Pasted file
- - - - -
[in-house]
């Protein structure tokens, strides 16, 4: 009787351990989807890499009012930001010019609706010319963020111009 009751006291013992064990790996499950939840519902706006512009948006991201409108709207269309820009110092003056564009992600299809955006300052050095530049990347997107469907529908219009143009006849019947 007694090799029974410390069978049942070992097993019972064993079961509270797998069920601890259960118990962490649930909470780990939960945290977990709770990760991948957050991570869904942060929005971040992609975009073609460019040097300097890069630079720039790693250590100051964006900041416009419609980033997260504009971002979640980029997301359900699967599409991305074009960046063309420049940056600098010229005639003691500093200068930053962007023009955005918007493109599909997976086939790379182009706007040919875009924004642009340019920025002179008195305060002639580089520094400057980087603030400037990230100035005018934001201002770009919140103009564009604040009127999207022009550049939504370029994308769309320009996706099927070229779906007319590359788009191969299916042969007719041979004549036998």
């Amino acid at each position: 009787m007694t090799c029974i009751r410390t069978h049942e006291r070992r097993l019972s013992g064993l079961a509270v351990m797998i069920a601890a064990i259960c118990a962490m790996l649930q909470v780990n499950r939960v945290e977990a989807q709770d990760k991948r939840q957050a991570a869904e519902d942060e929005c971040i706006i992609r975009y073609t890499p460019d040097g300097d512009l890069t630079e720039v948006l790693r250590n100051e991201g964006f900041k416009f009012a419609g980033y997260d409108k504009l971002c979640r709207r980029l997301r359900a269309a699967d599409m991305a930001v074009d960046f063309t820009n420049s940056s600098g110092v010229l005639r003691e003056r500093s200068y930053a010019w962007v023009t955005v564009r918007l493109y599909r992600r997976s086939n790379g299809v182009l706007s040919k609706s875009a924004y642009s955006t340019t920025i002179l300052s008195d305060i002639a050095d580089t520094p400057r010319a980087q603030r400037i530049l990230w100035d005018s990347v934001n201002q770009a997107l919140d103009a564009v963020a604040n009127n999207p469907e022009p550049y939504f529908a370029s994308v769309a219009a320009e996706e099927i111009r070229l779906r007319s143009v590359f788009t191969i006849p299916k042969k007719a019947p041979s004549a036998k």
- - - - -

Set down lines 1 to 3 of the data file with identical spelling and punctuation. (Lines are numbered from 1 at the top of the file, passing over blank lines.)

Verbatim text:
[in-house]
């Protein structure tokens, strides 16, 4: 009787351990989807890499009012930001010019609706010319963020111009 009751006291013992064990790996499950939840519902706006512009948006991201409108709207269309820009110092003056564009992600299809955006300052050095530049990347997107469907529908219009143009006849019947 007694090799029974410390069978049942070992097993019972064993079961509270797998069920601890259960118990962490649930909470780990939960945290977990709770990760991948957050991570869904942060929005971040992609975009073609460019040097300097890069630079720039790693250590100051964006900041416009419609980033997260504009971002979640980029997301359900699967599409991305074009960046063309420049940056600098010229005639003691500093200068930053962007023009955005918007493109599909997976086939790379182009706007040919875009924004642009340019920025002179008195305060002639580089520094400057980087603030400037990230100035005018934001201002770009919140103009564009604040009127999207022009550049939504370029994308769309320009996706099927070229779906007319590359788009191969299916042969007719041979004549036998």
């Amino acid at each position: 009787m007694t090799c029974i009751r410390t069978h049942e006291r070992r097993l019972s013992g064993l079961a509270v351990m797998i069920a601890a064990i259960c118990a962490m790996l649930q909470v780990n499950r939960v945290e977990a989807q709770d990760k991948r939840q957050a991570a869904e519902d942060e929005c971040i706006i992609r975009y073609t890499p460019d040097g300097d512009l890069t630079e720039v948006l790693r250590n100051e991201g964006f900041k416009f009012a419609g980033y997260d409108k504009l971002c979640r709207r980029l997301r359900a269309a699967d599409m991305a930001v074009d960046f063309t820009n420049s940056s600098g110092v010229l005639r003691e003056r500093s200068y930053a010019w962007v023009t955005v564009r918007l493109y599909r992600r997976s086939n790379g299809v182009l706007s040919k609706s875009a924004y642009s955006t340019t920025i002179l300052s008195d305060i002639a050095d580089t520094p400057r010319a980087q603030r400037i530049l990230w100035d005018s990347v934001n201002q770009a997107l919140d103009a564009v963020a604040n009127n999207p469907e022009p550049y939504f529908a370029s994308v769309a219009a320009e996706e099927i111009r070229l779906r007319s143009v590359f788009t191969i006849p299916k042969k007719a019947p041979s004549a036998k």